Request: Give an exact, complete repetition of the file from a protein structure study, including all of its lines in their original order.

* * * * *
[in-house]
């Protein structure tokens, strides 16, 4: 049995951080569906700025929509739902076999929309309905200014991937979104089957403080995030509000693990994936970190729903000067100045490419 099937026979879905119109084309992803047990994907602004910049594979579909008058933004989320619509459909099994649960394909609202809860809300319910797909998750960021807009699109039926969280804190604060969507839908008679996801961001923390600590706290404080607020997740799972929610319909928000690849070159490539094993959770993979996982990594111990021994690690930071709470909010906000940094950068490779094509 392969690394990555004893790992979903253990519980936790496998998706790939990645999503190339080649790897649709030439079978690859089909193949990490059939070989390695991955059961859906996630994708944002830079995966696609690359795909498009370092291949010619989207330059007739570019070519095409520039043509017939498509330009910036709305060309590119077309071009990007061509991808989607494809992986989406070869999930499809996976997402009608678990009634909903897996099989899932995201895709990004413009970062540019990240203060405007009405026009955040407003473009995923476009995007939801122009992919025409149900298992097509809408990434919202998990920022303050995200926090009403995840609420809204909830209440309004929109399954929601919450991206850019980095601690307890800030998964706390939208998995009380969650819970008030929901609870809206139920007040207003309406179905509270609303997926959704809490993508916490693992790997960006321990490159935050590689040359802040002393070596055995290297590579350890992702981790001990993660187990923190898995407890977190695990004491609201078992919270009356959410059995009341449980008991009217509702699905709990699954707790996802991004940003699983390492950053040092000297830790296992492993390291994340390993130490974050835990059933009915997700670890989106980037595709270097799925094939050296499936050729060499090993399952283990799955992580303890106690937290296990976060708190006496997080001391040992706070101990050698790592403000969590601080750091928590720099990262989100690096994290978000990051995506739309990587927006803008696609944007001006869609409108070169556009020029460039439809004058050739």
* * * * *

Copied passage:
[in-house]
């Protein structure tokens, strides 16, 4: 049995951080569906700025929509739902076999929309309905200014991937979104089957403080995030509000693990994936970190729903000067100045490419 099937026979879905119109084309992803047990994907602004910049594979579909008058933004989320619509459909099994649960394909609202809860809300319910797909998750960021807009699109039926969280804190604060969507839908008679996801961001923390600590706290404080607020997740799972929610319909928000690849070159490539094993959770993979996982990594111990021994690690930071709470909010906000940094950068490779094509 392969690394990555004893790992979903253990519980936790496998998706790939990645999503190339080649790897649709030439079978690859089909193949990490059939070989390695991955059961859906996630994708944002830079995966696609690359795909498009370092291949010619989207330059007739570019070519095409520039043509017939498509330009910036709305060309590119077309071009990007061509991808989607494809992986989406070869999930499809996976997402009608678990009634909903897996099989899932995201895709990004413009970062540019990240203060405007009405026009955040407003473009995923476009995007939801122009992919025409149900298992097509809408990434919202998990920022303050995200926090009403995840609420809204909830209440309004929109399954929601919450991206850019980095601690307890800030998964706390939208998995009380969650819970008030929901609870809206139920007040207003309406179905509270609303997926959704809490993508916490693992790997960006321990490159935050590689040359802040002393070596055995290297590579350890992702981790001990993660187990923190898995407890977190695990004491609201078992919270009356959410059995009341449980008991009217509702699905709990699954707790996802991004940003699983390492950053040092000297830790296992492993390291994340390993130490974050835990059933009915997700670890989106980037595709270097799925094939050296499936050729060499090993399952283990799955992580303890106690937290296990976060708190006496997080001391040992706070101990050698790592403000969590601080750091928590720099990262989100690096994290978000990051995506739309990587927006803008696609944007001006869609409108070169556009020029460039439809004058050739």